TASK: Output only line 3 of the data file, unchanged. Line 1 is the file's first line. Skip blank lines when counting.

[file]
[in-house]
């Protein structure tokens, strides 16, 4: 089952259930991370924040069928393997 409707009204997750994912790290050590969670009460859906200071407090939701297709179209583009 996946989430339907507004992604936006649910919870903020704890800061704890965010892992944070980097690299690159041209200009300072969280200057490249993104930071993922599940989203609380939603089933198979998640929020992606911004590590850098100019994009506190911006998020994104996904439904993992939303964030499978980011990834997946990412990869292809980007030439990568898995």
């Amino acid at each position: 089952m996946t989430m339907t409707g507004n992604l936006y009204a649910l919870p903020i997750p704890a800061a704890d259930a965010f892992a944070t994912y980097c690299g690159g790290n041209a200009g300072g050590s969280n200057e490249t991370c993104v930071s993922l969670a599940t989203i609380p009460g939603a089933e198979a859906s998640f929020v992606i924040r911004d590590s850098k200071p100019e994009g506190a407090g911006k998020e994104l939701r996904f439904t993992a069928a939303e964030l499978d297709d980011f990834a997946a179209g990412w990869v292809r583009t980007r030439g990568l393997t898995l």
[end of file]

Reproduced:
């Amino acid at each position: 089952m996946t989430m339907t409707g507004n992604l936006y009204a649910l919870p903020i997750p704890a800061a704890d259930a965010f892992a944070t994912y980097c690299g690159g790290n041209a200009g300072g050590s969280n200057e490249t991370c993104v930071s993922l969670a599940t989203i609380p009460g939603a089933e198979a859906s998640f929020v992606i924040r911004d590590s850098k200071p100019e994009g506190a407090g911006k998020e994104l939701r996904f439904t993992a069928a939303e964030l499978d297709d980011f990834a997946a179209g990412w990869v292809r583009t980007r030439g990568l393997t898995l």